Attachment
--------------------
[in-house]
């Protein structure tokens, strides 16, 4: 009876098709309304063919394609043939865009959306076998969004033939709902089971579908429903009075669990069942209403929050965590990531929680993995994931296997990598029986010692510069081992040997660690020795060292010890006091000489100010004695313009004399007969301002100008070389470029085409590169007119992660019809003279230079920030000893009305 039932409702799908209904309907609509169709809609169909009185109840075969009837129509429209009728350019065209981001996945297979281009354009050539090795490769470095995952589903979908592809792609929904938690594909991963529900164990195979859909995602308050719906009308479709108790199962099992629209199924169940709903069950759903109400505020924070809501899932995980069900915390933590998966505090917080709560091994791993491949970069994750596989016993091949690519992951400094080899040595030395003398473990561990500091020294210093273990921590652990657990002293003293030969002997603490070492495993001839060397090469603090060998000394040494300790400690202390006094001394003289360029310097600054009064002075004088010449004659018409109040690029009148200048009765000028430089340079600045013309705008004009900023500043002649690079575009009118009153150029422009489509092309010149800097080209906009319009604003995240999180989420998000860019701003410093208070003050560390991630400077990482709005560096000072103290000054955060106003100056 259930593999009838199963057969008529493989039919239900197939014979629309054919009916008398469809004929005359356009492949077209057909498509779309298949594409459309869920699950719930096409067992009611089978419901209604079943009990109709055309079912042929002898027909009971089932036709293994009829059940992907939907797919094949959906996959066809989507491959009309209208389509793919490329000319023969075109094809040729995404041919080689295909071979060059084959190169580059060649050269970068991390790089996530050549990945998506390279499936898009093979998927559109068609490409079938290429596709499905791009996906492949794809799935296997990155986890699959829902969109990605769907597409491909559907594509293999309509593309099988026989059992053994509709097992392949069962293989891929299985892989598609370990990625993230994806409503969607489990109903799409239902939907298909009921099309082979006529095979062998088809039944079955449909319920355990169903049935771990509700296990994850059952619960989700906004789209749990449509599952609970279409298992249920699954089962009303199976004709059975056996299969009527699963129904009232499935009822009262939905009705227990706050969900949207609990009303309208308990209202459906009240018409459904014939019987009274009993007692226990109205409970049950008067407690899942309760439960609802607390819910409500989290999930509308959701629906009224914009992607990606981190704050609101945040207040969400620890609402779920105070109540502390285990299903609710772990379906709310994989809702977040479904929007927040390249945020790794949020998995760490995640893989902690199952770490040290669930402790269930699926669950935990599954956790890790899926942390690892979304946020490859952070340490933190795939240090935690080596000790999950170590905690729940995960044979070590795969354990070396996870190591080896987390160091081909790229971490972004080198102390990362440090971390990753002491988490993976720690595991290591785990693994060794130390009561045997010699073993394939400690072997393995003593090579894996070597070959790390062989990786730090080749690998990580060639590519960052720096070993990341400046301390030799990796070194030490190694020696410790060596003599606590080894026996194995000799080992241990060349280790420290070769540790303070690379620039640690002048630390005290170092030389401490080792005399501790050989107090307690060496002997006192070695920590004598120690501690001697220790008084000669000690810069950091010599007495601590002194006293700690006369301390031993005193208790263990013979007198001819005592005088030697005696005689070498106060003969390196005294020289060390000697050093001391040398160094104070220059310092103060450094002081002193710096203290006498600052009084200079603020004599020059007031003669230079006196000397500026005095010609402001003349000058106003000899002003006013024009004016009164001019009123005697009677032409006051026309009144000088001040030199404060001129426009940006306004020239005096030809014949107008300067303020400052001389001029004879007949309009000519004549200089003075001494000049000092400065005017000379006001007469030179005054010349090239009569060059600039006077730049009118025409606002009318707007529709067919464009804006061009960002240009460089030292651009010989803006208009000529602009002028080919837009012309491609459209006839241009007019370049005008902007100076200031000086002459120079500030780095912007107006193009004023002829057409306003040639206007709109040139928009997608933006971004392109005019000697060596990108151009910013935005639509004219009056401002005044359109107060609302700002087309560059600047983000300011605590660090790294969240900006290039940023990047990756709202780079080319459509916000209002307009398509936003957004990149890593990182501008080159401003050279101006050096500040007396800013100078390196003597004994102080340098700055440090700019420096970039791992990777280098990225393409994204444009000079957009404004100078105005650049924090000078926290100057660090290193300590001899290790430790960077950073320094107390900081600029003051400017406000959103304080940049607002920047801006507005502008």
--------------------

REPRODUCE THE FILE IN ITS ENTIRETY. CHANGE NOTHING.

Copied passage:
[in-house]
């Protein structure tokens, strides 16, 4: 009876098709309304063919394609043939865009959306076998969004033939709902089971579908429903009075669990069942209403929050965590990531929680993995994931296997990598029986010692510069081992040997660690020795060292010890006091000489100010004695313009004399007969301002100008070389470029085409590169007119992660019809003279230079920030000893009305 039932409702799908209904309907609509169709809609169909009185109840075969009837129509429209009728350019065209981001996945297979281009354009050539090795490769470095995952589903979908592809792609929904938690594909991963529900164990195979859909995602308050719906009308479709108790199962099992629209199924169940709903069950759903109400505020924070809501899932995980069900915390933590998966505090917080709560091994791993491949970069994750596989016993091949690519992951400094080899040595030395003398473990561990500091020294210093273990921590652990657990002293003293030969002997603490070492495993001839060397090469603090060998000394040494300790400690202390006094001394003289360029310097600054009064002075004088010449004659018409109040690029009148200048009765000028430089340079600045013309705008004009900023500043002649690079575009009118009153150029422009489509092309010149800097080209906009319009604003995240999180989420998000860019701003410093208070003050560390991630400077990482709005560096000072103290000054955060106003100056 259930593999009838199963057969008529493989039919239900197939014979629309054919009916008398469809004929005359356009492949077209057909498509779309298949594409459309869920699950719930096409067992009611089978419901209604079943009990109709055309079912042929002898027909009971089932036709293994009829059940992907939907797919094949959906996959066809989507491959009309209208389509793919490329000319023969075109094809040729995404041919080689295909071979060059084959190169580059060649050269970068991390790089996530050549990945998506390279499936898009093979998927559109068609490409079938290429596709499905791009996906492949794809799935296997990155986890699959829902969109990605769907597409491909559907594509293999309509593309099988026989059992053994509709097992392949069962293989891929299985892989598609370990990625993230994806409503969607489990109903799409239902939907298909009921099309082979006529095979062998088809039944079955449909319920355990169903049935771990509700296990994850059952619960989700906004789209749990449509599952609970279409298992249920699954089962009303199976004709059975056996299969009527699963129904009232499935009822009262939905009705227990706050969900949207609990009303309208308990209202459906009240018409459904014939019987009274009993007692226990109205409970049950008067407690899942309760439960609802607390819910409500989290999930509308959701629906009224914009992607990606981190704050609101945040207040969400620890609402779920105070109540502390285990299903609710772990379906709310994989809702977040479904929007927040390249945020790794949020998995760490995640893989902690199952770490040290669930402790269930699926669950935990599954956790890790899926942390690892979304946020490859952070340490933190795939240090935690080596000790999950170590905690729940995960044979070590795969354990070396996870190591080896987390160091081909790229971490972004080198102390990362440090971390990753002491988490993976720690595991290591785990693994060794130390009561045997010699073993394939400690072997393995003593090579894996070597070959790390062989990786730090080749690998990580060639590519960052720096070993990341400046301390030799990796070194030490190694020696410790060596003599606590080894026996194995000799080992241990060349280790420290070769540790303070690379620039640690002048630390005290170092030389401490080792005399501790050989107090307690060496002997006192070695920590004598120690501690001697220790008084000669000690810069950091010599007495601590002194006293700690006369301390031993005193208790263990013979007198001819005592005088030697005696005689070498106060003969390196005294020289060390000697050093001391040398160094104070220059310092103060450094002081002193710096203290006498600052009084200079603020004599020059007031003669230079006196000397500026005095010609402001003349000058106003000899002003006013024009004016009164001019009123005697009677032409006051026309009144000088001040030199404060001129426009940006306004020239005096030809014949107008300067303020400052001389001029004879007949309009000519004549200089003075001494000049000092400065005017000379006001007469030179005054010349090239009569060059600039006077730049009118025409606002009318707007529709067919464009804006061009960002240009460089030292651009010989803006208009000529602009002028080919837009012309491609459209006839241009007019370049005008902007100076200031000086002459120079500030780095912007107006193009004023002829057409306003040639206007709109040139928009997608933006971004392109005019000697060596990108151009910013935005639509004219009056401002005044359109107060609302700002087309560059600047983000300011605590660090790294969240900006290039940023990047990756709202780079080319459509916000209002307009398509936003957004990149890593990182501008080159401003050279101006050096500040007396800013100078390196003597004994102080340098700055440090700019420096970039791992990777280098990225393409994204444009000079957009404004100078105005650049924090000078926290100057660090290193300590001899290790430790960077950073320094107390900081600029003051400017406000959103304080940049607002920047801006507005502008």